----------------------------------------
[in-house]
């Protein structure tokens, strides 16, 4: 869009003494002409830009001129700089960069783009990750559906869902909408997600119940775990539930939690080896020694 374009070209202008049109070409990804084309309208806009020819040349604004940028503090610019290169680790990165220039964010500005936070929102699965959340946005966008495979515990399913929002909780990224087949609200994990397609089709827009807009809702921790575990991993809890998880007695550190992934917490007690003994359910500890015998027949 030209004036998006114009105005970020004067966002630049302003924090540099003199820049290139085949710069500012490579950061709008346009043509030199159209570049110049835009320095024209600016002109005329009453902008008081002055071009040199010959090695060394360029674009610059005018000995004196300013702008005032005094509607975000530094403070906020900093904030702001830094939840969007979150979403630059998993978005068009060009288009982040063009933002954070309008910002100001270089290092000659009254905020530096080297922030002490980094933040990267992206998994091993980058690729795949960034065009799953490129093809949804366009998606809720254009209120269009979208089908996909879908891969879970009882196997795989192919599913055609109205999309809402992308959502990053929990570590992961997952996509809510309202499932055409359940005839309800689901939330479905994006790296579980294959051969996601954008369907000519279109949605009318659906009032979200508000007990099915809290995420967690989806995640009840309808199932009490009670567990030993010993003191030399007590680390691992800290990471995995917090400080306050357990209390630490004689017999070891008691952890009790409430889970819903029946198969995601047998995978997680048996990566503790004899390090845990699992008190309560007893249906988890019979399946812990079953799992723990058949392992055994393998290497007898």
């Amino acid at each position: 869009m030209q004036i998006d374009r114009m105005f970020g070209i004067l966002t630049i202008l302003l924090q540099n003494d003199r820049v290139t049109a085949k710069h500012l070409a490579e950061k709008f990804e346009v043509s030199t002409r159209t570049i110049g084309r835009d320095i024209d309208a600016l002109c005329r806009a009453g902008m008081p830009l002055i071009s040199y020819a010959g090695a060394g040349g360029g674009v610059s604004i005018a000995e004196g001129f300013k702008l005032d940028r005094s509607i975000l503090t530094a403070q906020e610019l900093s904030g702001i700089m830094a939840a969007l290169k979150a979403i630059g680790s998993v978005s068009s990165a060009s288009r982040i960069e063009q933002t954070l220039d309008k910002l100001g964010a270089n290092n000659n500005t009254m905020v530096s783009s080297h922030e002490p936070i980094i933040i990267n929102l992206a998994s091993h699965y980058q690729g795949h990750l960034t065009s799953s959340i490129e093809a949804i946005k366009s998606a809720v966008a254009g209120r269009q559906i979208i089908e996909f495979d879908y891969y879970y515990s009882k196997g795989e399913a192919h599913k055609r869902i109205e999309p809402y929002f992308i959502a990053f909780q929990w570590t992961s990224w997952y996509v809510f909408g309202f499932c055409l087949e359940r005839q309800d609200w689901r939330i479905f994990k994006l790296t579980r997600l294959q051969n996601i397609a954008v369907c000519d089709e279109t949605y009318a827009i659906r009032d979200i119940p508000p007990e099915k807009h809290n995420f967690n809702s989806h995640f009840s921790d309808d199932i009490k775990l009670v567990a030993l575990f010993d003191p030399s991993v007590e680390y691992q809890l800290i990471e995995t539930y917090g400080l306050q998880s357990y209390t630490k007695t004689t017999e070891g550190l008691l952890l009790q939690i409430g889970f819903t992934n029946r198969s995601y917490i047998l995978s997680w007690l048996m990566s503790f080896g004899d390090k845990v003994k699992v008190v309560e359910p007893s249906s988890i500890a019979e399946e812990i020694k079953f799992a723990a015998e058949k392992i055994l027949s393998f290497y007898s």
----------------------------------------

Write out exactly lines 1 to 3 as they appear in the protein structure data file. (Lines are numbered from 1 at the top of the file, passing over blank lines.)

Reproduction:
[in-house]
């Protein structure tokens, strides 16, 4: 869009003494002409830009001129700089960069783009990750559906869902909408997600119940775990539930939690080896020694 374009070209202008049109070409990804084309309208806009020819040349604004940028503090610019290169680790990165220039964010500005936070929102699965959340946005966008495979515990399913929002909780990224087949609200994990397609089709827009807009809702921790575990991993809890998880007695550190992934917490007690003994359910500890015998027949 030209004036998006114009105005970020004067966002630049302003924090540099003199820049290139085949710069500012490579950061709008346009043509030199159209570049110049835009320095024209600016002109005329009453902008008081002055071009040199010959090695060394360029674009610059005018000995004196300013702008005032005094509607975000530094403070906020900093904030702001830094939840969007979150979403630059998993978005068009060009288009982040063009933002954070309008910002100001270089290092000659009254905020530096080297922030002490980094933040990267992206998994091993980058690729795949960034065009799953490129093809949804366009998606809720254009209120269009979208089908996909879908891969879970009882196997795989192919599913055609109205999309809402992308959502990053929990570590992961997952996509809510309202499932055409359940005839309800689901939330479905994006790296579980294959051969996601954008369907000519279109949605009318659906009032979200508000007990099915809290995420967690989806995640009840309808199932009490009670567990030993010993003191030399007590680390691992800290990471995995917090400080306050357990209390630490004689017999070891008691952890009790409430889970819903029946198969995601047998995978997680048996990566503790004899390090845990699992008190309560007893249906988890019979399946812990079953799992723990058949392992055994393998290497007898």
């Amino acid at each position: 869009m030209q004036i998006d374009r114009m105005f970020g070209i004067l966002t630049i202008l302003l924090q540099n003494d003199r820049v290139t049109a085949k710069h500012l070409a490579e950061k709008f990804e346009v043509s030199t002409r159209t570049i110049g084309r835009d320095i024209d309208a600016l002109c005329r806009a009453g902008m008081p830009l002055i071009s040199y020819a010959g090695a060394g040349g360029g674009v610059s604004i005018a000995e004196g001129f300013k702008l005032d940028r005094s509607i975000l503090t530094a403070q906020e610019l900093s904030g702001i700089m830094a939840a969007l290169k979150a979403i630059g680790s998993v978005s068009s990165a060009s288009r982040i960069e063009q933002t954070l220039d309008k910002l100001g964010a270089n290092n000659n500005t009254m905020v530096s783009s080297h922030e002490p936070i980094i933040i990267n929102l992206a998994s091993h699965y980058q690729g795949h990750l960034t065009s799953s959340i490129e093809a949804i946005k366009s998606a809720v966008a254009g209120r269009q559906i979208i089908e996909f495979d879908y891969y879970y515990s009882k196997g795989e399913a192919h599913k055609r869902i109205e999309p809402y929002f992308i959502a990053f909780q929990w570590t992961s990224w997952y996509v809510f909408g309202f499932c055409l087949e359940r005839q309800d609200w689901r939330i479905f994990k994006l790296t579980r997600l294959q051969n996601i397609a954008v369907c000519d089709e279109t949605y009318a827009i659906r009032d979200i119940p508000p007990e099915k807009h809290n995420f967690n809702s989806h995640f009840s921790d309808d199932i009490k775990l009670v567990a030993l575990f010993d003191p030399s991993v007590e680390y691992q809890l800290i990471e995995t539930y917090g400080l306050q998880s357990y209390t630490k007695t004689t017999e070891g550190l008691l952890l009790q939690i409430g889970f819903t992934n029946r198969s995601y917490i047998l995978s997680w007690l048996m990566s503790f080896g004899d390090k845990v003994k699992v008190v309560e359910p007893s249906s988890i500890a019979e399946e812990i020694k079953f799992a723990a015998e058949k392992i055994l027949s393998f290497y007898s």